Recent news has provided several reasons for investors to become jittery. From inflation that’s higher than it’s been in decades to bank failures to fears of stagflation, there is plenty to concern people. Some pundits view a recession as a foregone conclusion.
However, just because there is reason for concern in the short term, it’s still important to invest now for the long term. Indeed, missing out on just the best 50 days over the past 30 years when investing in the S&P 500 (VOO) would have led to a negative annual return. Just sticking with the S&P for the whole 30 years would have led to an average annual return that’s nearly 10%.
Investing in individual stocks is a different game than investing in a broader index, but sticking with a solid, profitable company is a good idea because missing out on just a few big up days or weeks can really hamper overall returns.
As noted in the first sentence above, economic concerns abound. The next recession is always closer than it was yesterday, but just because some companies will perform poorly or go belly-up during a recession does not mean that all companies will. That’s why it’s a good idea to maintain an investment in some companies that can keep up their business in all economic decisions.
When it comes to recession-resistant companies, few are going to exceed the necessity of waste removal. Sure, there are companies that produce consumer staples or utilities like water or electricity that will be more important than waste removal services, but few other businesses will exceed the business that a garbage disposal company can maintain during all economic conditions.
There are state and federal regulations that require homeowners and businesses to properly dispose of solid and hazardous waste. Few municipalities will allow you to keep piling up garbage in your home or yard before taking steps to force you to do so. The old A&E show “Hoarders” provides a case in point.
Therefore, regardless of whether the economy is up or down, it’s imperative for most homeowners (or landlords) to contract with a waste disposal company. This is where Waste Management, Inc. (NYSE:WM) comes into play.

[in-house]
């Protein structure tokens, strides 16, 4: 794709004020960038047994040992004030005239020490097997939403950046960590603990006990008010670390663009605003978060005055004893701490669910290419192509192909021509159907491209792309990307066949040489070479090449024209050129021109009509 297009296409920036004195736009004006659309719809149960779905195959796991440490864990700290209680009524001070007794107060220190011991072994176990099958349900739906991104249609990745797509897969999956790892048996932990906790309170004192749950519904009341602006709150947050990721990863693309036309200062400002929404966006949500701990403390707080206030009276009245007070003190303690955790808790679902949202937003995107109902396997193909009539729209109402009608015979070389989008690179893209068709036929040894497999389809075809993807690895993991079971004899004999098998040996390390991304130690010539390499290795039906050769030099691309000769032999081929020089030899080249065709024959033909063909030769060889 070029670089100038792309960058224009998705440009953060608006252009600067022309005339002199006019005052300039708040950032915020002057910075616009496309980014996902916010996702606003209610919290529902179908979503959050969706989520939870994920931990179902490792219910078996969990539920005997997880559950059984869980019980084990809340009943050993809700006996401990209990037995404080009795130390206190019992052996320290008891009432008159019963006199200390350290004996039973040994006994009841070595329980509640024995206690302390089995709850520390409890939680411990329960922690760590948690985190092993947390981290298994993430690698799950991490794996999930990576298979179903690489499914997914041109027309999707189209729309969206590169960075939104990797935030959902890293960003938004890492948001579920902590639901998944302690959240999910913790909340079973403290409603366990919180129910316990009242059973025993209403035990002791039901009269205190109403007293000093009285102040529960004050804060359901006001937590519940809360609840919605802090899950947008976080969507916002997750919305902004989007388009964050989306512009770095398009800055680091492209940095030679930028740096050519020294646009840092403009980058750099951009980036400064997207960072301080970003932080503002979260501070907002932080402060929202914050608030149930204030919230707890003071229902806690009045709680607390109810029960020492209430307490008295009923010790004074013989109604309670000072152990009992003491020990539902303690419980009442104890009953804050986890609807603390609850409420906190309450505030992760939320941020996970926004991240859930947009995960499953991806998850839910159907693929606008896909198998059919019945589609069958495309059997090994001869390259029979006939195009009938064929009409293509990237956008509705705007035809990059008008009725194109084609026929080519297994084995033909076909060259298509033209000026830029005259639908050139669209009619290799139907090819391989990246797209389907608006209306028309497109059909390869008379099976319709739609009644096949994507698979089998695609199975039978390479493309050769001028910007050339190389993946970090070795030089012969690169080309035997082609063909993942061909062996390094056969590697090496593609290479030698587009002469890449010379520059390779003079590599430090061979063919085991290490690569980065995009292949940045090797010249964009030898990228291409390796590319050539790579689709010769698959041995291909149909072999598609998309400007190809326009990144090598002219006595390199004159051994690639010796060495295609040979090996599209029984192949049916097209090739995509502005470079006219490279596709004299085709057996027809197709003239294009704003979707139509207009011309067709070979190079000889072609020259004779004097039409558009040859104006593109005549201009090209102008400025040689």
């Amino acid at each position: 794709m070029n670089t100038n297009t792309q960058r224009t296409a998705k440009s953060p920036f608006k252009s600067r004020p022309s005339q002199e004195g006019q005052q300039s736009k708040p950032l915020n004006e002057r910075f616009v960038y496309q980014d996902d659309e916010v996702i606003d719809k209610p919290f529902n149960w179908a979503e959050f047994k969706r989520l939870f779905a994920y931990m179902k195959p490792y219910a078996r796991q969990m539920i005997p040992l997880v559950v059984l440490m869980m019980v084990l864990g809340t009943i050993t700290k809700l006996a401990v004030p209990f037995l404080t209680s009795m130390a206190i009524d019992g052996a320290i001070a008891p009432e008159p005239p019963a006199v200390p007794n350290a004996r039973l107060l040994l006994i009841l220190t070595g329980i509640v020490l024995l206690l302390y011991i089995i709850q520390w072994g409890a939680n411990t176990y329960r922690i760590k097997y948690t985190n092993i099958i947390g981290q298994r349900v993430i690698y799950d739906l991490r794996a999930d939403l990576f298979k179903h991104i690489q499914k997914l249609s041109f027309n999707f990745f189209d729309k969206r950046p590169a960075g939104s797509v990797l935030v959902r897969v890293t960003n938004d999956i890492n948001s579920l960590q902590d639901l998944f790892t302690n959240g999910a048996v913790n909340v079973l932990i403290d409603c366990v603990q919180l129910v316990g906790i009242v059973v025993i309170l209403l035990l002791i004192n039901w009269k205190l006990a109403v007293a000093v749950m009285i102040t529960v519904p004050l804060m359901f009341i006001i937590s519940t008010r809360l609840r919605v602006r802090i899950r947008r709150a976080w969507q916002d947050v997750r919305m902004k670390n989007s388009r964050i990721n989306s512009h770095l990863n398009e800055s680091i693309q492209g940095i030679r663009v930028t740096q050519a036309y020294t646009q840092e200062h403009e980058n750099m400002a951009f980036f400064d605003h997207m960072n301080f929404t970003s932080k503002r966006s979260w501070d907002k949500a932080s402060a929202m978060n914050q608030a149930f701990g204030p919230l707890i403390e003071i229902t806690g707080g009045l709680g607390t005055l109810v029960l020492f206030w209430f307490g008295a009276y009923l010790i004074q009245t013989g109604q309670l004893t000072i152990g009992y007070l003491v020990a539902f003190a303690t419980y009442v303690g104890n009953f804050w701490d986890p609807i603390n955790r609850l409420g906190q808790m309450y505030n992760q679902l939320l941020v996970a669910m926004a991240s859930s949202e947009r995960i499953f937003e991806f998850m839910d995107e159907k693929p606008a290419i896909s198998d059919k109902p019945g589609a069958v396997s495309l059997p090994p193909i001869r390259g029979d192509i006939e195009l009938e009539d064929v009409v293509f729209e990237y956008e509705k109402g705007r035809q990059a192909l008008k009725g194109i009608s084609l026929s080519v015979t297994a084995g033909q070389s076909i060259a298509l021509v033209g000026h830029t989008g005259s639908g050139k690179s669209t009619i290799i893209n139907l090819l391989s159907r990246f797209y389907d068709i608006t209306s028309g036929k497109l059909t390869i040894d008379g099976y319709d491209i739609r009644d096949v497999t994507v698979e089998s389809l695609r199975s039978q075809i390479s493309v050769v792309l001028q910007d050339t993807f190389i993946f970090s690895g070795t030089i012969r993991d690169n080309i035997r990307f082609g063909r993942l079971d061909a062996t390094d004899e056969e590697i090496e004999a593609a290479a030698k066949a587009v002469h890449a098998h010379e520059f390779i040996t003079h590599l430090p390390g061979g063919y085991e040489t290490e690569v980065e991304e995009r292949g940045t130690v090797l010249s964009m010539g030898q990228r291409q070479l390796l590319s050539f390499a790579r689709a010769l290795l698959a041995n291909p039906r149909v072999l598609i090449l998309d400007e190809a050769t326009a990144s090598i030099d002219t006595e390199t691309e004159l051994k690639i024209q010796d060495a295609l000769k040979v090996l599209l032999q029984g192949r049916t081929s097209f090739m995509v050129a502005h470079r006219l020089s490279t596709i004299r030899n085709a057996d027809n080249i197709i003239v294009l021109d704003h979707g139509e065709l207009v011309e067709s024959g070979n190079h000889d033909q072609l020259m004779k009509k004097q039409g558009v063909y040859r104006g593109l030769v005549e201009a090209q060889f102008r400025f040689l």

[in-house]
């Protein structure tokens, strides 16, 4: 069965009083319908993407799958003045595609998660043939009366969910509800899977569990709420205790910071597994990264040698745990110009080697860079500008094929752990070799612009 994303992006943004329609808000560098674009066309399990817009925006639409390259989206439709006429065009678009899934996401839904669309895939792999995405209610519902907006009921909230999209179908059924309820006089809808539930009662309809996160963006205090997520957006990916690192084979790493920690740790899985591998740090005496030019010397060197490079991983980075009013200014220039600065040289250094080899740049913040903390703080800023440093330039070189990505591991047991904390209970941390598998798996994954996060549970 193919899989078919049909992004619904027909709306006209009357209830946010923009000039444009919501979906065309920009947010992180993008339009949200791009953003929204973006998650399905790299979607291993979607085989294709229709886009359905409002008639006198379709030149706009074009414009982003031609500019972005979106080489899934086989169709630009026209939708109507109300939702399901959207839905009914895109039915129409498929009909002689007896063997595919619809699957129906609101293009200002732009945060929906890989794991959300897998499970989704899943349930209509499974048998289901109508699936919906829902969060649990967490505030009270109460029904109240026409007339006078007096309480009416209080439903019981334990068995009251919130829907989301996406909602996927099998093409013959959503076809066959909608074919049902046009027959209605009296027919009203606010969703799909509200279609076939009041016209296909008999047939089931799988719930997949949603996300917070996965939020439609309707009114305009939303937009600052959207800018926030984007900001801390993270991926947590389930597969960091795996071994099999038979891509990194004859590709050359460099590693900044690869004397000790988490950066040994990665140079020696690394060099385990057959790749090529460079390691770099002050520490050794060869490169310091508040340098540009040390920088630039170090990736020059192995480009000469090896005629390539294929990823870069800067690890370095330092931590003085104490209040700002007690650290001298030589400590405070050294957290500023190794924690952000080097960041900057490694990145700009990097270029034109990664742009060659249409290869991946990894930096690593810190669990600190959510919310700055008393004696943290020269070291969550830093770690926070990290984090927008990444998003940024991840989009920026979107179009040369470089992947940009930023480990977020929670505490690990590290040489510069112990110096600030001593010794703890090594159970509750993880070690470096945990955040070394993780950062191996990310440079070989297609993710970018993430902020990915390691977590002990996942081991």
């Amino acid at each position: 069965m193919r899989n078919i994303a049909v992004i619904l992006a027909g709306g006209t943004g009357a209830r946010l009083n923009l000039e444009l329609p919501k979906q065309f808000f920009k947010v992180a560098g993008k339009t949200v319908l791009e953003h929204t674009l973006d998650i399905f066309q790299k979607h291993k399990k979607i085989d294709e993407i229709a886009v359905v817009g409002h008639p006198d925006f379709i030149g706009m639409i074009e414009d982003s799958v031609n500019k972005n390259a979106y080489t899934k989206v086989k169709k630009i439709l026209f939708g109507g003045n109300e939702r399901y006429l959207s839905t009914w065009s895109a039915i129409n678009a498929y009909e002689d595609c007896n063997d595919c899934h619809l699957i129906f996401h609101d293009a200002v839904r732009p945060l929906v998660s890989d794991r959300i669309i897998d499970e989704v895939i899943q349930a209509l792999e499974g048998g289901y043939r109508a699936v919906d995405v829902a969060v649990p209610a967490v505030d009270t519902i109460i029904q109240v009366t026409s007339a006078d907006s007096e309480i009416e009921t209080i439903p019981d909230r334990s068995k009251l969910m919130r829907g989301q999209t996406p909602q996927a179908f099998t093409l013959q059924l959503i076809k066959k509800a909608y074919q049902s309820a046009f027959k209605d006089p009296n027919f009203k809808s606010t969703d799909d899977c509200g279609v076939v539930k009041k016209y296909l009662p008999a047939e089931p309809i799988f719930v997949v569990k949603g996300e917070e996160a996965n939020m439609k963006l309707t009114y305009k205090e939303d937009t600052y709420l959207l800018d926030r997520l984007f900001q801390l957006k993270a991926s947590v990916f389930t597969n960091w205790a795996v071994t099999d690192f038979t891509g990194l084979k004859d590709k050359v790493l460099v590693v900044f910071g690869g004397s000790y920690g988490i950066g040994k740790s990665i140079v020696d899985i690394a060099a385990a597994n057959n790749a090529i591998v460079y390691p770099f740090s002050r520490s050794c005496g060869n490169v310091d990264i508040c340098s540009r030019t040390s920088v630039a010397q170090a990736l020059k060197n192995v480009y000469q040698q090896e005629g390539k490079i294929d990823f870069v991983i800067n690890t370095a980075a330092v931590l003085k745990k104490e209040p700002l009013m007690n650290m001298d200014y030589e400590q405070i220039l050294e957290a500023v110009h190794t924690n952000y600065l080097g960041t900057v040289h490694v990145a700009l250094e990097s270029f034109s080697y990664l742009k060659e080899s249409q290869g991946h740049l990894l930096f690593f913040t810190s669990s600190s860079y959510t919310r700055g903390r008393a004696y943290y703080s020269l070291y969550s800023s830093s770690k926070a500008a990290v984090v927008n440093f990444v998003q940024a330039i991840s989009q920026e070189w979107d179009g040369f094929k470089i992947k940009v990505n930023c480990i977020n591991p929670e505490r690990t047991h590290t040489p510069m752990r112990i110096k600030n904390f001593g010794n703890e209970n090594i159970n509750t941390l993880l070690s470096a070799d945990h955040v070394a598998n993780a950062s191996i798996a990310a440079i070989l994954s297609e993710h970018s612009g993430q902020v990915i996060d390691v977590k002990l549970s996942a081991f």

Waste Management Financials
Waste Management is “North America’s leading provider of environmental solutions,” serving “to manage and reduce waste at each stage from collection to disposal.” The company works through locally managed subsidiaries to remove waste and recover useful resources, some of which can provide renewable and clean energy.
The past 10 years have seen a massive increase in the price of Waste Management shares. The price of one share today is nearly four times what it was as recently as 2013.
The company is currently near its 10-year high. Over that same period, revenues have grown about $6 billion, or about 30% over a $13.983 billion base in December 2013. Net income has grown by a little more than $1.4 billion over the same period, from $2.055 billion in 2013 to $3.468 billion in December 2022. That is a 69% increase in net income, which is not shabby, although it’s not earth-shattering. When looking at this from an EPS standpoint, the earnings per share has basically doubled since 2014 ($0.21 in 2013 appears to be an anomaly), going from $2.79 to $5.39.
Volumes in the last quarterly report showed a growth of 1.2% on a year-over-year basis. Both revenue and net income were up over the previous year. Free cash flow was down, resulting from higher capital expenditures, which included vehicle deliveries that hit during the quarter. However, these are frequently periodic expenditures that will not hit every quarter equally.